Interestingly enough, this criteria ushered me to the LTV-817S, which I had been seeing in lots of places as a standard, easily available part. So I presumed this to be a good place to start.
The circuit above shows the implementation I will be using. The 1KΩ R11 is used to limit the current to the LED. The 10kΩ R12 is used to pull the value on the LED down to ground when not active. R13, which is marked as “NO-POPulate” is there was a “Just-in-case” 0Ω or Jumper in case I may need to tie the FS20-S4SUB ground to the system ground.
putting it all together
I took the liberty of compiling what were separate modules onto one board to create a self-contained solution and minimise its overall size. The layout below shows the remodelled DC Power supply, using a bridge rectifier and a LM7809 based on the ELV DC power supply, the One-shot trigger, using a SMD 555 timer and instead of the reed relay, the LVT-817S is used. Instead of the bulky relay as seen in the photo above, will be the door bell sensor as showcased in the ELV HomeMatic®-Funk Klingelsignalsensor. Some additional enhancements that were not included on the original design are some test points for verifying the behaviour and an indicator LEDs to indicate power-on and to show when the FS20-S4SUB should be sending its signal.
The Gerbers for the board was sent off to OSH Park and a couple of weeks later, The first set of prototype boards arrived. I ran into a small issue with my footprints. This has happened before where a I model the footprint as per the data sheet. However, there is a margin of error in the holes required for the leads and a margin of error for the holes drilled by OSH Park. Neither are wrong. It is just that one should take that into account and model the holes on the larger side. As it was, it was not too bad since I could solder some leads in the holes for the rectifier bridge and solder the rectifier bridge to the leads. The result looked quite neat.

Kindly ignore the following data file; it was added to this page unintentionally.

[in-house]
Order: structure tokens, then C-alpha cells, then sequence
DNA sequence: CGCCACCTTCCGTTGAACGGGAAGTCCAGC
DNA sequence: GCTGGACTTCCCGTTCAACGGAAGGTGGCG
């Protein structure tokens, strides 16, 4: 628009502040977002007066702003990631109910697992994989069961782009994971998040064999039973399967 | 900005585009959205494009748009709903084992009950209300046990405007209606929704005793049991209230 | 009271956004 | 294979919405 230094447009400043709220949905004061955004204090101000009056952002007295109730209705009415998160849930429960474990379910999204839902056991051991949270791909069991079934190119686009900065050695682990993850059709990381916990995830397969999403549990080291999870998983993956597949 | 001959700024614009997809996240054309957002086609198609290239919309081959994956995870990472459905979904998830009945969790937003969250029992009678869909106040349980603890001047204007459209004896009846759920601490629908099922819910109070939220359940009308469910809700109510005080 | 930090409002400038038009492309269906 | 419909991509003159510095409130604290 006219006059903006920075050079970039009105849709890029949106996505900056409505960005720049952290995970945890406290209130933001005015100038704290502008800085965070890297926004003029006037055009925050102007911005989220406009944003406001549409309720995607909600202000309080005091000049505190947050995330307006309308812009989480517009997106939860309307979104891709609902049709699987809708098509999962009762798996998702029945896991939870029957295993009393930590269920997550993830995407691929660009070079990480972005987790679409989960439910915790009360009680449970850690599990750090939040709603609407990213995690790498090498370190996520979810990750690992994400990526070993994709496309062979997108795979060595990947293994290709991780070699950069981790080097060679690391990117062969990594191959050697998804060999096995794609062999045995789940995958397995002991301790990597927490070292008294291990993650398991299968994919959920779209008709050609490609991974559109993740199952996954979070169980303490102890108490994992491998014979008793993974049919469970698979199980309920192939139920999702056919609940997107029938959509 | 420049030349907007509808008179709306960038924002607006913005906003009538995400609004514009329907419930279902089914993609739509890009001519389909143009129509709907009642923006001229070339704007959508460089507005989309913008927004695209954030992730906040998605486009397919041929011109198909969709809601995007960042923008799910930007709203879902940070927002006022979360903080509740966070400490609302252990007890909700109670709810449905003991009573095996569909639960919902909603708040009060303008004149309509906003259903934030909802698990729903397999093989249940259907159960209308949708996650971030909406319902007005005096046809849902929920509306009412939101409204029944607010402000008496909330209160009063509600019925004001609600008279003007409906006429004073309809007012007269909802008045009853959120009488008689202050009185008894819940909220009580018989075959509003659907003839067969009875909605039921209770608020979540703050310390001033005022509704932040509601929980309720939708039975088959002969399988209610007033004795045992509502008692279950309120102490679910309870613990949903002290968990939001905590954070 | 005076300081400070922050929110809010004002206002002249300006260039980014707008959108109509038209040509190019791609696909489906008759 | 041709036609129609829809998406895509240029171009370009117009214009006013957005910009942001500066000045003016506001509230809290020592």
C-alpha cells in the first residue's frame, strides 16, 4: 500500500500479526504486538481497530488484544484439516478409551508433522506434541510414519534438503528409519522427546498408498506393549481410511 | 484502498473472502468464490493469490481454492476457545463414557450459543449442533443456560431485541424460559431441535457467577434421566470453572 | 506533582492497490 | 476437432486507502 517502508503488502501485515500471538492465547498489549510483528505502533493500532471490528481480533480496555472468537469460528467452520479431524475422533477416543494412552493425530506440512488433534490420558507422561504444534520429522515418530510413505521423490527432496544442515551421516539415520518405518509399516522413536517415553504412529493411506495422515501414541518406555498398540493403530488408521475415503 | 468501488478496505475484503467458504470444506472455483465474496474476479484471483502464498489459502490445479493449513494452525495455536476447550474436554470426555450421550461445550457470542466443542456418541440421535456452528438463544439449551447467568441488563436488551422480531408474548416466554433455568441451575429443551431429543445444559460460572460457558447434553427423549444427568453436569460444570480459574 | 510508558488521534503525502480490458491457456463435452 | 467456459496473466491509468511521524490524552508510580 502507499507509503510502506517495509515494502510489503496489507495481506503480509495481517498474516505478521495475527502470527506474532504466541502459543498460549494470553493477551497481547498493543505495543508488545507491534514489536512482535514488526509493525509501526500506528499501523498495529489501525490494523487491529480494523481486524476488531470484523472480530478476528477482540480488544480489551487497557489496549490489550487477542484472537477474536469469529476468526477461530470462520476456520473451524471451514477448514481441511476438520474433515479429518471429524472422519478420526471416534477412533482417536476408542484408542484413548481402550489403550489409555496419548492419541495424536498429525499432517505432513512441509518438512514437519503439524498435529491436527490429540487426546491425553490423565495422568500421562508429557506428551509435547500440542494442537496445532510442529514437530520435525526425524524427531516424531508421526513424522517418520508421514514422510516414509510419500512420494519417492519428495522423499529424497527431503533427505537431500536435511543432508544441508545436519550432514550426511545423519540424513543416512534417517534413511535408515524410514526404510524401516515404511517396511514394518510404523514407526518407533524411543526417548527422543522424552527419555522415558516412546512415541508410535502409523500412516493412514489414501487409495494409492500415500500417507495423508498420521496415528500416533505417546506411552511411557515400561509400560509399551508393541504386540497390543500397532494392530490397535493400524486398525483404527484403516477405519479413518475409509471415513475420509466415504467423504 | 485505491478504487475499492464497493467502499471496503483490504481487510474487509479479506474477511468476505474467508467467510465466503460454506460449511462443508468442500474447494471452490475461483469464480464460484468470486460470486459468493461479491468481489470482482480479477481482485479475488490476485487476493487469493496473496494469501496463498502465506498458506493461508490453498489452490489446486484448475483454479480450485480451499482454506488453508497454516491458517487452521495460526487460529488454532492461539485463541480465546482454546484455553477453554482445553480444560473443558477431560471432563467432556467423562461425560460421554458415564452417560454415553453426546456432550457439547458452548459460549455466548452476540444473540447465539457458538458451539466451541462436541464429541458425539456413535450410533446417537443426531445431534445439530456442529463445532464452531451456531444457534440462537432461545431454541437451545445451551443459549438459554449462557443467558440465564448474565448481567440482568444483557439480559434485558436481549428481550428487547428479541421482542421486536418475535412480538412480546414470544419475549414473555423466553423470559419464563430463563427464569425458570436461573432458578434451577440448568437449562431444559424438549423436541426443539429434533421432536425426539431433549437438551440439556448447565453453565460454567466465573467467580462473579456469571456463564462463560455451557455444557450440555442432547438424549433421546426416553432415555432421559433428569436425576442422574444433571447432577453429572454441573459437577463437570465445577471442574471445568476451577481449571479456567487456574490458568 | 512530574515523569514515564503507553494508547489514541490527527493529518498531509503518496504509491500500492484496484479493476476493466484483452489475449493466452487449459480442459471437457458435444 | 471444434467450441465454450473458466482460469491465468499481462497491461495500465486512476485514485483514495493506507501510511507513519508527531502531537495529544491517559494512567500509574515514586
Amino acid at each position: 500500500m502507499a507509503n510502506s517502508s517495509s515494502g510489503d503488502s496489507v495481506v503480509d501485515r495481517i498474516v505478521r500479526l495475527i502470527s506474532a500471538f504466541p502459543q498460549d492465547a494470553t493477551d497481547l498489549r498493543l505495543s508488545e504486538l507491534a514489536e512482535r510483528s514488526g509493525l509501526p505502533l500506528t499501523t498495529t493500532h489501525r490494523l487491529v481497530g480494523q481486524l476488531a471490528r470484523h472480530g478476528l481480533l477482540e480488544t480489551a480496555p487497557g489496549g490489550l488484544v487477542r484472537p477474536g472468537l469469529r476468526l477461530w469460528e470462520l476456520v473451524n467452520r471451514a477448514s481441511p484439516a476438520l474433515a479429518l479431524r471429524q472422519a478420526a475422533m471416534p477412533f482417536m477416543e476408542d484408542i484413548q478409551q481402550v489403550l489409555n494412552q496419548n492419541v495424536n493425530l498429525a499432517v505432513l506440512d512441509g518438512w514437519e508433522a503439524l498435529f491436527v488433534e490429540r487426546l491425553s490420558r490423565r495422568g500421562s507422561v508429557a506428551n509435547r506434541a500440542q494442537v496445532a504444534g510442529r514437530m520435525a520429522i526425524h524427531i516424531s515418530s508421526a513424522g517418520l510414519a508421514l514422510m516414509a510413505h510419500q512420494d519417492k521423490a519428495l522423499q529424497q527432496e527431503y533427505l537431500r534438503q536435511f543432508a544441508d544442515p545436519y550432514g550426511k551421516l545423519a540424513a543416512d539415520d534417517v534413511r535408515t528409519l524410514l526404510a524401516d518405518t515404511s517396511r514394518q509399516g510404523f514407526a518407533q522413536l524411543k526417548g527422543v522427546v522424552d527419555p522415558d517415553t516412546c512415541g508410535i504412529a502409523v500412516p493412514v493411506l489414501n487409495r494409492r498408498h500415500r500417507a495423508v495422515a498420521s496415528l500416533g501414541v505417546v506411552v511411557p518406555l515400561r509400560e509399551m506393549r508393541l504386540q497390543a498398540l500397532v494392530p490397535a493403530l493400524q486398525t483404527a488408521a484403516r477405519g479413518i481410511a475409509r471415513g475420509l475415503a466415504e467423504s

Bringing the board up went smoothly and all aspects of the device tested out fine including driving the FS20-S4SUB through the Opto-Coupler.I was confident with the board that I proceeded with the second and final revision – the layout is shown above.
The connection of the device can be configured in a couple of ways which was a offshoot of using mechanism provided in the door bell sensor. However, I was only intending to use the configuration where by I power the system from the existing doorbell transformer and only need then the return wire from the actual doorbell switch.
I found an appropriate case which happened to fit the board just nicely. Since I was using SMD LEDs for the indicators, I had the challenge of trying to work out where I should drill the holes for the Light-Pipes. I then decided to sacrifice a couple of the light pipes. Since Osh Park send three boards, I took one of the spare boards and hot glued the light pipes to the footprint location for the LEDs. I then coloured the tops with some ink and placed the cover in place. This provided some marks on the inner side of the casing and a closer than rough indicator as to where to drill.
The end result I considered was very good. The light pipes pick up the individual LEDs very well. I have put aside the light-pipes that I used to locate the holes in case I need them again one day.
I have now the completed board and the FS20-4SUB neatly in the casing. I shortened the leads for the GND and TA1 on the FS20-4SUB but I still don’t have the heart to cut back the leads for the unused channels.
It was a lot of fun and very rewarding to revisit this old project. It is especially rewarding to compare what I knew then to what I have learned since then.
One of the goals was to see how quickly this could be completed. The first commit on Git-Hub was June 5, 2016 and I am writing this 49 days later (1 month, 2 weeks and 5 days), I did not record actual time spent on the project. I will leave that discipline for another project. This time includes the turnaround for two revisions of the board. Going through the BOM and adding up the parts used in the final device, the cost comes to 19,09€.